Cutting edge work to mend broken hearts

Improvements in the provision of healthcare to children has been an integral part of our World questions | King’s answers. Cutting-edge work is improving the long-term outcomes and quality of life of these young patients from before they are born, through infancy and adulthood. Thanks to public support, the impact of our work is being felt not just in London, but all around the world.

Mending broken hearts
King’s healthcare partner, Evelina London Children's Hospital, is a centre of excellence for the diagnosis and management of congenital heart defects in babies, even in the womb. The Foetal Cardiology Unit is uniquely able to assess around 2,000 unborn babies, and around 10 per cent of these babies are found to have heart problems each year.

However, high-resolution 3D scans help hospital staff plan the baby’s treatment during pregnancy, after birth and into childhood, improving their chances of survival and offering them the best possible quality of life.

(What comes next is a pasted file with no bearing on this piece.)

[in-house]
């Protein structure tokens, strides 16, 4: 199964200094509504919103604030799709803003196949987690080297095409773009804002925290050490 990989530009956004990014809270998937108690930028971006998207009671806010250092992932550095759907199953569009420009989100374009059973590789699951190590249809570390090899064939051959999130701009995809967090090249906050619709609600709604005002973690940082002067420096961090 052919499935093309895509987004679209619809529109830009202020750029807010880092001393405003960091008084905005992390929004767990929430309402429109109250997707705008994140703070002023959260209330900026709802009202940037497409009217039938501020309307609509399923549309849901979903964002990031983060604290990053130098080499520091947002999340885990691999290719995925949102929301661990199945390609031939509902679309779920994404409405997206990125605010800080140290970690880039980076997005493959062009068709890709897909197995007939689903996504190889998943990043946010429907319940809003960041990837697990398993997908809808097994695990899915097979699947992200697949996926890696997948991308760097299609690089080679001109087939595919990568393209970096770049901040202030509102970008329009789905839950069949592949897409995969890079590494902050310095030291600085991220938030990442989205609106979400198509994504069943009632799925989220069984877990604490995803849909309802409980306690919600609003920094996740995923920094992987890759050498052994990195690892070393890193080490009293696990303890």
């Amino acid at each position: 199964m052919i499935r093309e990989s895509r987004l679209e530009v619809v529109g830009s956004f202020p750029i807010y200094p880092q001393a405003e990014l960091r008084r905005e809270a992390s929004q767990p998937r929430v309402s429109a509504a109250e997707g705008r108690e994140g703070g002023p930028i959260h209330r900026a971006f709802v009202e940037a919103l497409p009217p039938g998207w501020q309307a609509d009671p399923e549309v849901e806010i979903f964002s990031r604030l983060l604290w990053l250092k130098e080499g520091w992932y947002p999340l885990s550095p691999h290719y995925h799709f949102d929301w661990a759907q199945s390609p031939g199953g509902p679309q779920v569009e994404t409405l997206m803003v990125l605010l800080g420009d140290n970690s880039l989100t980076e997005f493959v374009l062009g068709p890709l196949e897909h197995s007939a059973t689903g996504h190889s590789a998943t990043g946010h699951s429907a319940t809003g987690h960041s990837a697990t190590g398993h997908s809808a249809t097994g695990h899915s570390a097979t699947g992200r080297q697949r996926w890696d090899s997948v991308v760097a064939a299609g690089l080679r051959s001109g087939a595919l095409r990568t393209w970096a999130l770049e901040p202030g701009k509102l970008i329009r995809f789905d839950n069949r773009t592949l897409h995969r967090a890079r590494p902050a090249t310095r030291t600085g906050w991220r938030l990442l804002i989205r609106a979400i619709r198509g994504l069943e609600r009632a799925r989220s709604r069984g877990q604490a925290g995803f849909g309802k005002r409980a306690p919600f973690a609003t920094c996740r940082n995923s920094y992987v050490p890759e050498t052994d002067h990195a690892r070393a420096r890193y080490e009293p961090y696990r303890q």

Models of success
Thanks to the support of alumni and the wider King’ community, we are also implementing some other, perhaps more surprising techniques. From MRI scans, experts have pioneered an ingenious technique whereby a 3D printer, working from high resolution images, creates a replica of a heart. Surgeons use the plastic replica to examine the organ and even rehearse surgery before they operate.

Two-year-old Mina is an example of how this can make a real difference. By working on a tiny 3D model of her heart, surgeons practised how to repair a congenital defect. We are delighted to say that the surgery was a success and Mina has made a full recovery!